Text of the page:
MINISTERS are under pressure to find an urgent solution to widespread disruption on Scotland’s ferry network.

Kate Forbes, the MSP for the island of Skye, has written to Transport Minister Humza Yousaf urging him to intervene.

The move comes after a string of delays and cancellations to the service run by Caledonian MacBrayne (CalMac) due to its increasingly ageing fleet.

Islay, Harris and Uist have already been hit by disruption with one of two ferries that normally serve the island of Islay withdrawn to work on the Tarbert and Lochmaddy routes.

Read more: CalMac warns of delays and breakdowns over ageing fleet

In particular, Ms Forbes has also raised concerns about disruption to a popular route from Skye to Lochaber after CalMac’s decision to remove a ferry from the route in March to help other parts of the service.

The resulting delays and cancellations have led to island businesses reporting a substantial drop in visitors compared to the same period last year.

In a letter to Mr Yousaf, Ms Forbes said: “The crossing will have seen 125 cancellations in the first 25 days of the summer timetable because of the domino effect of moving vessels about.

“This is having a seriously adverse impact on the local economy, with one popular tourist attraction in the south of Skye reporting a 25 per cent drop in visitor numbers.

“We all recognise the challenges of the ageing fleet, but there are people here whose daily lives are being affected.”

Ms Forbes said the service could no longer “lurch from summer to summer” with growing uncertainty.

She added: “Whilst it is helpful to know a second, albeit smaller, vessel is coming to serve the route soon, we shouldn’t be in this position in the first place.

“The bottom line is that people need to live, work and travel and for the last month there has been far too much uncertainty over the route.”

Meanwhile, the Sleat Transport Forum has demanded an urgent “root and branch review” of the ferry service as a result of the disruption.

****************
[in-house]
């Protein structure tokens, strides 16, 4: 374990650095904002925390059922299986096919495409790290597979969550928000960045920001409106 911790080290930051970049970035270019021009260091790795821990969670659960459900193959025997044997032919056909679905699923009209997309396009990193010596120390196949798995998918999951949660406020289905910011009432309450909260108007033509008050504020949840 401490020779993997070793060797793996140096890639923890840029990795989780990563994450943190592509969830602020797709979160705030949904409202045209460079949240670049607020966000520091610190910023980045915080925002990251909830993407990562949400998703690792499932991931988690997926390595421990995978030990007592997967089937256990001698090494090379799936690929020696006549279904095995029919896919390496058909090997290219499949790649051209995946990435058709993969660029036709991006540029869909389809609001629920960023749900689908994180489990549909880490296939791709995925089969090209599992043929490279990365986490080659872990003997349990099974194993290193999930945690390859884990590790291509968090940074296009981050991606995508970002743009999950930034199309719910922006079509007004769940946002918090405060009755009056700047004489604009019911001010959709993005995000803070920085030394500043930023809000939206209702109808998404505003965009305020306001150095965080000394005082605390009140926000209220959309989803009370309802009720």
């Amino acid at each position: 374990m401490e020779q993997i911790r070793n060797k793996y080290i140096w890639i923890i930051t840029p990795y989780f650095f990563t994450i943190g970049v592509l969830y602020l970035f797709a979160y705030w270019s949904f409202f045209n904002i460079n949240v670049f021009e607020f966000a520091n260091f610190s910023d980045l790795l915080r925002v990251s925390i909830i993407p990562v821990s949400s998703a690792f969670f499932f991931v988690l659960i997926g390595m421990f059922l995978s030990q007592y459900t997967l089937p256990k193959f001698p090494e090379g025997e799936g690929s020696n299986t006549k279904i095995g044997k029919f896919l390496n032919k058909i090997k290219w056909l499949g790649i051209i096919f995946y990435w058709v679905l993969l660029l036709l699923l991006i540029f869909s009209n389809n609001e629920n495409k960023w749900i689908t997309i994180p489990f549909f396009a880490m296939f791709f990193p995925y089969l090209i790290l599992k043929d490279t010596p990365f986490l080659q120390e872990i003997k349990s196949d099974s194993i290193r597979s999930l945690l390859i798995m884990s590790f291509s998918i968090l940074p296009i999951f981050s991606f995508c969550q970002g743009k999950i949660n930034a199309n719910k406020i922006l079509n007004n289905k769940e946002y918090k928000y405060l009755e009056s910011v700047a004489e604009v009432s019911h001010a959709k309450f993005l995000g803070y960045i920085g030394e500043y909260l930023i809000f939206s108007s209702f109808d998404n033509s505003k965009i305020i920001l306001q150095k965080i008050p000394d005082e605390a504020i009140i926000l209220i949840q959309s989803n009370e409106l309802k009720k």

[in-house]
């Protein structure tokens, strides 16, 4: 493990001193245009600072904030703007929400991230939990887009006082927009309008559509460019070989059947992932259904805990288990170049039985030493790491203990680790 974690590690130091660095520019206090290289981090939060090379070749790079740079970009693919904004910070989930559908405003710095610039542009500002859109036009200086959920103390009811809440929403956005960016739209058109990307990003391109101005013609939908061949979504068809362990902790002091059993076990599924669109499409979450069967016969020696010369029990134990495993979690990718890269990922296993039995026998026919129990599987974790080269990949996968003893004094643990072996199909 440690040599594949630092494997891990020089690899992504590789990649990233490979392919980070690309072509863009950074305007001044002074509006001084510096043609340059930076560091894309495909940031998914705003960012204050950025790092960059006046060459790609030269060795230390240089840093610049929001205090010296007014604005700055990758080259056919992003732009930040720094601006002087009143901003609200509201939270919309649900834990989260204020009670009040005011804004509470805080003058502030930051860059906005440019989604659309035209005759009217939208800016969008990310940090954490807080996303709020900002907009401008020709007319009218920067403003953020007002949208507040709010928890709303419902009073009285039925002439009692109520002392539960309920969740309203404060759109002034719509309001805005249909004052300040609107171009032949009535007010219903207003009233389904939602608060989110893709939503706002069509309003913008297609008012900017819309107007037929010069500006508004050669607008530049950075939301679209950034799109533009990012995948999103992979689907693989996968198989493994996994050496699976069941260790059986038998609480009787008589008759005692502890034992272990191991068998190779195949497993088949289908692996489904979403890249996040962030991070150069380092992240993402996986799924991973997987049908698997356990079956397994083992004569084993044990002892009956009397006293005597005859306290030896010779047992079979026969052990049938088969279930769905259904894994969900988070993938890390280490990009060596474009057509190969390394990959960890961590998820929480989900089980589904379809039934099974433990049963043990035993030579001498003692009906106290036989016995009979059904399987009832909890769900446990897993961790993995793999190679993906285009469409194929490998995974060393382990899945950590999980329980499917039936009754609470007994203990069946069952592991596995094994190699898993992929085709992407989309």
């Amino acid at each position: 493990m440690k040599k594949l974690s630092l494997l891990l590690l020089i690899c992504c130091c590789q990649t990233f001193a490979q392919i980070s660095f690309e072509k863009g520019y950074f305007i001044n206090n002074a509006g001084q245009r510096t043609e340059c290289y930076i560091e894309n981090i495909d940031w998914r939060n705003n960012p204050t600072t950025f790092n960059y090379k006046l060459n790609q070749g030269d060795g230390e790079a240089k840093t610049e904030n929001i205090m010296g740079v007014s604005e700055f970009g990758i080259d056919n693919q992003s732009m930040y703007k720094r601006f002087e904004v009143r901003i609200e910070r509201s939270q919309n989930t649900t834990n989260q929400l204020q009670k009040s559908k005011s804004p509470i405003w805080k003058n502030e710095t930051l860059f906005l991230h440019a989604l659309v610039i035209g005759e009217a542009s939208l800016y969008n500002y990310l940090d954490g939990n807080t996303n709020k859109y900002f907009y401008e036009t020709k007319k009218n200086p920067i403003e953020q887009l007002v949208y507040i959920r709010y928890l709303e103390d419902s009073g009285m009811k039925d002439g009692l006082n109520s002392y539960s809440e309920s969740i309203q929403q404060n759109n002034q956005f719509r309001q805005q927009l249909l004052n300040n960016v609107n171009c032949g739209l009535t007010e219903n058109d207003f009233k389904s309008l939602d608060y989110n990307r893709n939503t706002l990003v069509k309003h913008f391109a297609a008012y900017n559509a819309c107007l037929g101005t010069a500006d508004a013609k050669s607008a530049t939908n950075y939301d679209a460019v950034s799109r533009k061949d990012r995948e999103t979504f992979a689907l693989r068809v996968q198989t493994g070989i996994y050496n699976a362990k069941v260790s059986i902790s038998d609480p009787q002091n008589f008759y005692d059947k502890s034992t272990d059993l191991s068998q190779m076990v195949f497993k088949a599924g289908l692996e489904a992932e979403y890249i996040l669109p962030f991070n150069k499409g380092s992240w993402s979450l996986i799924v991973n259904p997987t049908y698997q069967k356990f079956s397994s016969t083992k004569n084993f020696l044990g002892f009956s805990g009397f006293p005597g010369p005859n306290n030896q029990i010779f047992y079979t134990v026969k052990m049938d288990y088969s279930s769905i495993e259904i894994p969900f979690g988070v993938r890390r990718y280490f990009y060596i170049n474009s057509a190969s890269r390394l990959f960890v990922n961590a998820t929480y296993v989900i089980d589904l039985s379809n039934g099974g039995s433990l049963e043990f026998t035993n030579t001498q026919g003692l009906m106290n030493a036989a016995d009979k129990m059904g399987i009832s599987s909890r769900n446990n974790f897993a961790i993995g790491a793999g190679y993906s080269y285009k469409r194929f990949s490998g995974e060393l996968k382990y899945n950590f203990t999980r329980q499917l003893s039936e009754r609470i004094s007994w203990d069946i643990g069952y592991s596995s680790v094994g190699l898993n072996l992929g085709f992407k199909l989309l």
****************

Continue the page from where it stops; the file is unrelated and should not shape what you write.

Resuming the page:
Read more: Island businesses warn income down by a third

A spokesman said: “Communities across the west coast and islands have seen unprecedented disruption to services caused in part, by a catastrophic programme of winter vessel dry-docking, and decisions to redeploy vessels on routes only for these to be reversed following understandable public and political pressure.

“The long-troubled Mallaig to Armadale route is now entering its third season of disruption with the news that a vessel planned to provide operational resilience has now been delayed by a further two weeks.

Business in south Skye, Mallaig and Lochaber are now experiencing significant reductions in visitor numbers and we are dismayed that two vessels under construction in Glasgow are now estimated to be running more than a year late in delivery.”

Robbie Drummond, CalMac’s managing director, said the company was facing a “highly regrettable situation”.

He said: “Our first priority is to continue to provide lifeline service to island communities.

“The overrun of our annual vessel dry dock schedule into the summer season is regrettable and we realise this is going to impact adversely on some communities, which we apologise for.

“However, under the circumstances, the timetable arrangements we have now put in place for the period of disruption are the best options we have.”

A Scottish Government spokeswoman said: “While these issues are an operational matter for CalMac, we understand the frustration of the communities which rely on their ferry services.

“CalMac is seeking to manage the situation by redeploying vessels within the fleet to ensure lifeline connections are maintained to all the communities it serves on the Clyde and Hebrides network.

“The frequency of service for some routes may, however, be reduced from normal during the period of disruption.”